Medical Matters: Recognising Post Traumatic Stress Disorder

written by Scally McDaid Roarty August 4, 2019

This week Dr Roarty looks at the troublesome condition often referred to as PTSD. So what is it?

PTSD is a condition that someone may develop after being part of, or witnessing, a serious traumatic event, for example, a serious assault. 

The horror, fear and helplessness experienced during the event itself can lead to recurring thoughts, memories, images, dreams or flashbacks either soon after the trauma or perhaps months or even years after the event. 

Who gets it?

It happens after severe events, for example, a serious accident, rape,  a life-threatening assault or witnessing a killing.  Some report symptoms after less serious events. It is estimated to occur in about 3% of the population at some stage of their lives. It is more common in certain groups of people eg firefighters, car crash survivors, rape victims and some people are more predisposed to it eg if you are poor, female, previously had mental health issues or have attained a low level of education.

What does it feel like?

The recurring memories and even dreams and flashbacks are very distressing and you may avoid any conversation or event which may trigger memories. It can interfere with your ability to have close loving relationships with others and make you less optimistic about the future.

Irritability, insomnia, poor concentration and being “on edge” are common. With PTSD the upsetting feelings after a traumatic event do not gradually ease as we would normally expect.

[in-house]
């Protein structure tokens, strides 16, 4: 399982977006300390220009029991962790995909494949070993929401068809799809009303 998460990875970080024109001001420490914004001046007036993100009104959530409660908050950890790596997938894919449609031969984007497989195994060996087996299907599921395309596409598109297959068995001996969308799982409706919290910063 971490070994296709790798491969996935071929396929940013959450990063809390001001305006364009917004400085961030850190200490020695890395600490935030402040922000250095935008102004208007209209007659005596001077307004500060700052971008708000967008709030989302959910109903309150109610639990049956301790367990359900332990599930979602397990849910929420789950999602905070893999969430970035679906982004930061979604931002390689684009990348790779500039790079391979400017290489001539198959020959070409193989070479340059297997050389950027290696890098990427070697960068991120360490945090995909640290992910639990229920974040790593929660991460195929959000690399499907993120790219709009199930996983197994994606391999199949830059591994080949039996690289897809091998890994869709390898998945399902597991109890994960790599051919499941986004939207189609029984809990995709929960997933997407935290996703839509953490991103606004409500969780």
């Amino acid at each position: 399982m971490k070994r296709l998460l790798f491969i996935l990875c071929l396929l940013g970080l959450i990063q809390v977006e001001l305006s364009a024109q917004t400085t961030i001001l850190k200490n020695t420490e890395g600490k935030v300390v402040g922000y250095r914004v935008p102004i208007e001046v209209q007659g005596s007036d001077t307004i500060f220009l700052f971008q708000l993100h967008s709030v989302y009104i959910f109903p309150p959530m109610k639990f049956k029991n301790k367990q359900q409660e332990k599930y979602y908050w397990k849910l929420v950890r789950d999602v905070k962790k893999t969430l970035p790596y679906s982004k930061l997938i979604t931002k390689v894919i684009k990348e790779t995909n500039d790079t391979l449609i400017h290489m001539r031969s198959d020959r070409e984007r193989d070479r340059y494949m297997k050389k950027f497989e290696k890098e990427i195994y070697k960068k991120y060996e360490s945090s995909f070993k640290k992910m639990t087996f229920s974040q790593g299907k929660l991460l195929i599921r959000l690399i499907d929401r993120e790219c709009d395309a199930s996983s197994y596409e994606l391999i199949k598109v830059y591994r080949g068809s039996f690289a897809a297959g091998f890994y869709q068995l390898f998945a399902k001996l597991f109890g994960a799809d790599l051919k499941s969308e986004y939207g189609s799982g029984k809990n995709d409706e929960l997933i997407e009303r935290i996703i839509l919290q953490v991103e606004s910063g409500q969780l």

PTSD is often accompanied by other mental health problems such as anxiety, depression, panic attacks and addictions. Pre-existing mental illness increases the risk of PTSD but PTSD also increases the risk of mental illness developing.

Is there any treatment?

If symptoms are mild treatment may not be required. More prolonged or severe symptoms may require psychological intervention for example with cognitive behavioural therapy (CBT).

With CBT the therapist will help you understand and identify unhelpful and false ideas or thoughts, and then try to help you change your way of thinking so that your thought patterns are more realistic and helpful.

Eye movement desensitisation and reprocessing (EMDR) is a new treatment which is not easily accessed, unfortunately. It is not fully understood how it works but it involves thinking about the traumatic event while being distracted by the therapist. There are other forms of talking therapies as well as self-help groups which can help. Medications are used if symptoms are severe.

Antidepressants work well for PTSD (even if you are not depressed) but must be given time to work. Family and friends can help by looking out for symptoms and providing a listening ear and shoulder to lean on.

We do not have medicines yet to prevent it. Most people get better but up to one in three people still have symptoms years after the event.

The above information is intended as advice only and should you have any concerns please contact your own Doctor.

Dr Ciarán Roarty MB, BCh BAO MICGP DRCOG Grad. Cert. Obst. Ultrasound

is a full-time  GP at Scally McDaid Roarty Medical Practice, Scally Place, Letterkenny,  Tel 0749164111


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